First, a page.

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Malls: Will Your Anchor Hold?

posted: 1 August, 2016

From a mall operator’s perspective, the reason for allocating prime shopping locations to department stores is simple: they attract repeat shoppers who will later visit the mall’s smaller brands. These so-called ‘anchor stores’ were once, unquestionably, the keystone in the business strategy for shopping malls the world over.

Since the nineteen-fifties, mall construction has been contingent upon investors securing prestigious department stores as anchor tenants. Developers calculate that the image and reputation of anchor stores helps them lease space to second tier tenants, who, in turn, attract more shoppers, enabling them to achieve their target return on investment.

Given their traditional special status, anchor stores tend to enjoy below market rents and long-term leases, enabling marginally profitable stores to continue to operate for years beyond what smaller tenants would be permitted.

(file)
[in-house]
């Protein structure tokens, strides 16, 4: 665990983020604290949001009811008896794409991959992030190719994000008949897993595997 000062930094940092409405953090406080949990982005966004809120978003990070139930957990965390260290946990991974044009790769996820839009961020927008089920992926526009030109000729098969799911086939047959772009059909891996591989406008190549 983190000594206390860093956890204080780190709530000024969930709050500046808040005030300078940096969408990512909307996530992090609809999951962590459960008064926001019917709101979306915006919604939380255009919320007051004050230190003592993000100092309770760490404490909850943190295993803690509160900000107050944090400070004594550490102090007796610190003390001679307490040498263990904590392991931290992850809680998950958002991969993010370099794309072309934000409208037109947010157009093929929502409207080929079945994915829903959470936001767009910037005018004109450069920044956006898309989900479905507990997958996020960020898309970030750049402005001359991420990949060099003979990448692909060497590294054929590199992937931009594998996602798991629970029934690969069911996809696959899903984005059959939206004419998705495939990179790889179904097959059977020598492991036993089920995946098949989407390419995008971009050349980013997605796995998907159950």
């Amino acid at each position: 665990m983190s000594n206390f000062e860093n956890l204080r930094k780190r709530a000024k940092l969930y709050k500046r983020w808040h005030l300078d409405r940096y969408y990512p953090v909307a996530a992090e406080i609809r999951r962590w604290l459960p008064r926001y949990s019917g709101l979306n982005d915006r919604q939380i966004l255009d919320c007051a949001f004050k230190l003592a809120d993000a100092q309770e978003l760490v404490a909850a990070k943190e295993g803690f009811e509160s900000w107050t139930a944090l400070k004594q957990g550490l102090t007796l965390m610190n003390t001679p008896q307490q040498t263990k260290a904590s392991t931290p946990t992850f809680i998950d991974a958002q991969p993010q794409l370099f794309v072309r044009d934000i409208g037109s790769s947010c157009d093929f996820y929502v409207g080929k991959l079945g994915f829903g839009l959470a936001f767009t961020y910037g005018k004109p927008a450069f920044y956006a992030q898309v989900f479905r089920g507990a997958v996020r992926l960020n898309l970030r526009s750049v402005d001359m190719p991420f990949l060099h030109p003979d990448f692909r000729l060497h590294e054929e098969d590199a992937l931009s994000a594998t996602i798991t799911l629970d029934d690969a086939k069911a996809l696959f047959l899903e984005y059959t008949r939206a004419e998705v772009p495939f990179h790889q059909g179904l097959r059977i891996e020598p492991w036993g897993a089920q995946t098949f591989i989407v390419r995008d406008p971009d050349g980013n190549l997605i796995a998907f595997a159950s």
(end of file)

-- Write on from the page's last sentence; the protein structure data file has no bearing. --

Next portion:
However, times are changing and the actual contribution of anchor stores is coming under increasing scrutiny. Landlords are keen to promote a new generation of retailers that will meet the changing needs of their target demographic and drive shoppers back to the malls.

Landlords need to become much more proactive in trying buy back space from anchor store tenants. Agreeing sale prices that incentivises them to downsize, relocate, or exit a shopping mall won’t be easy, nor will the cost of redeveloping the space come cheap.

However, if both parties can reach agreement, a potential win-win-win situation could arise: (i) landlords replace low-rent anchors with new brands paying several times more per square foot to occupy the sub-divided space; (ii) mall operators share the benefits of increased footfall associated with tenant churn as attractive apparel, footwear, home fashion, gyms, restaurants, and entertainment brands take centre stage; and (iii) anchor store tenants are afforded the opportunity to reinvent the brand and reinvigorate their merchandise proposition.

Since the first shopping mall was opened in Edina, Minnesota in 1952, only now is the accepted dogma is finally being challenged.